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Union Law Minister's gem: I signed file...foreigners are not like us, they want logical conclusion

Union Law Minister's gem: I signed file...foreigners are not like us, they want logical conclusion

Author: Ritu Sarin
Publication: The Indian Express
Date: April 29, 2009
URL: http://www.indianexpress.com/news/union-law-ministers-gem-i-signed-file...foreigners-are-not-like-us-they-want-logical-conclusion/452442/0

Union Law Minister Hans Raj Bhardwaj admitted today that he had, indeed, signed off on the removal of the Red Corner Notice against Bofors-accused Ottavaio Quattrocchi when Attorney General Milon Banerji's opinion was being routed to the CBI.

Speaking to The Indian Express, he called the 19-year-old Bofors investigation a "curse" - he cited the number of accused who died as the case dragged on - and detailed the sequence of events leading to Quattrocchi being taken off the wanted list.

The Italian businessman had been "aggressively" pushing for this ever since he won his extradition case in Buenos Aires in 2007, Bhardwaj said. "Foreigners are not like us. They want to take things to a logical conclusion."

"He challenged continuation of the RCN with the Interpol which sent a notice to the CBI. It was then that the agency sought the opinion of the AG and when I read the opinion, I simply signed the file without putting any comments," the Minister said.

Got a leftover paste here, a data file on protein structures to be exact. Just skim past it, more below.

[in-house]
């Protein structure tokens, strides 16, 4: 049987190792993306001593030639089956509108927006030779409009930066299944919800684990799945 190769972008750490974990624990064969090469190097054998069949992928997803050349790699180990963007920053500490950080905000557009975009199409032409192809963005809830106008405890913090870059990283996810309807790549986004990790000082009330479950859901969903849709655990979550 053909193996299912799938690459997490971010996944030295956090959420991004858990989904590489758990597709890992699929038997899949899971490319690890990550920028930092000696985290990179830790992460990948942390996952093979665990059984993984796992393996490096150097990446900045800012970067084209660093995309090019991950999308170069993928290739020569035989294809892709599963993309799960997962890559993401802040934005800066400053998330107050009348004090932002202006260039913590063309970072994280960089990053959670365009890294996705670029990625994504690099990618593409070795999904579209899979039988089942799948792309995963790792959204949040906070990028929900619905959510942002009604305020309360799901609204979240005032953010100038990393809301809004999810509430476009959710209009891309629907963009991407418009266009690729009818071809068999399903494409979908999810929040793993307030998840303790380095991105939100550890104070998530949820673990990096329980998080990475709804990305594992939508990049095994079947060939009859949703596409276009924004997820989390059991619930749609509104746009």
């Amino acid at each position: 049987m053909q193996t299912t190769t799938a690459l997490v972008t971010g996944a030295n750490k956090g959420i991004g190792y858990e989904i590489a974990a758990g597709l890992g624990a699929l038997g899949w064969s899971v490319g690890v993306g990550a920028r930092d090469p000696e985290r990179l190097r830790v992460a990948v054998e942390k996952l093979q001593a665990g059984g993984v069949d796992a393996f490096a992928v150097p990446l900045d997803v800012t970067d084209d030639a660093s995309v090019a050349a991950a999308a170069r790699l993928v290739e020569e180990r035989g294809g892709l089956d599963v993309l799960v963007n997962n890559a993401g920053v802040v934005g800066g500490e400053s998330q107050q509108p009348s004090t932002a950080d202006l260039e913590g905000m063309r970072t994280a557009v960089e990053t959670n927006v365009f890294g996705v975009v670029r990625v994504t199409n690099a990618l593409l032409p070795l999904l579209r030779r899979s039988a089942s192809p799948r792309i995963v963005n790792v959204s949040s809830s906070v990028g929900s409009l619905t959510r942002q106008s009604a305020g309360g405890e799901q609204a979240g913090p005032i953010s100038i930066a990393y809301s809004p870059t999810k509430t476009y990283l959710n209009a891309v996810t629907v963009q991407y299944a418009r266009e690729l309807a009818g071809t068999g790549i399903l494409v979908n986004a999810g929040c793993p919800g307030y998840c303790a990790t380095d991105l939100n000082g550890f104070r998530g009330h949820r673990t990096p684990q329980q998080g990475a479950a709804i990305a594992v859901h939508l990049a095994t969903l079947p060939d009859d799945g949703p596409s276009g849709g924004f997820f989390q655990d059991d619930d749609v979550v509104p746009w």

Curiously, Bhardwaj slammed the CBI's handling of the Quattrocchi case and admitted that at several stages, he, along with senior Law Ministry officers, said the agency was on a weak wicket.

Bhardwaj blamed the agency for failing to update the warrant of arrest for Quattrocchi, first obtained in 1997 and revalidated in 1999. "The CBI should have corrected its record with Interpol and kept them updated. But instead they continued with the expired warrant at a leisurely pace," he said.

"When Quattrocchi was detained in Argentina, they ran to us and we advised them to obtain a fresh warrant. Quattrocchi, in the meantime, hired the best possible lawyers and the invalidity of the arrest warrant proved to be one of their strongest legal points...but we had already pointed out to the CBI that their case would be thrown out in Argentina on the basis of this. Even Additional Solicitor General Gopal Subramaniam opined on this. But they still went ahead."

On the CBI's decision not to appeal against the February 4, 2004 judgment of the Delhi High Court quashing charges, Bhardwaj said: "The filing of the SLP was time-barred and the decision was taken on merit. Everyone was of the opinion that this was not a fit case for filing an SLP." When reminded that top CBI officers, including the Director, had been pressing for permission to file the SLP and that the very same decision was used by the Attorney General to justify removal of the RCN, the Minister said, "There is no conflict of interest here. It is very fair." For the first time, the Minister spoke on the circumstances in which the CBI was asked to withdraw its appeal in Argentina after it lost the first round in the case. "Already, the CBI was asked to pay costs which came to millions. If they lost the appeal, there would have been a huge penalty again. Therefore, the advice given to them was justified," he said.

It was Additional Government Counsel OP Verma who had given an opinion on the extradition appeal matter and cited high cost as one of several reasons. As reported in The Indian Express, the Law Minister signed his approval and sent it to the Indian Ambassador in Buenos Aires shortly after which Quattrocchi got his impounded passport back - and walked free.

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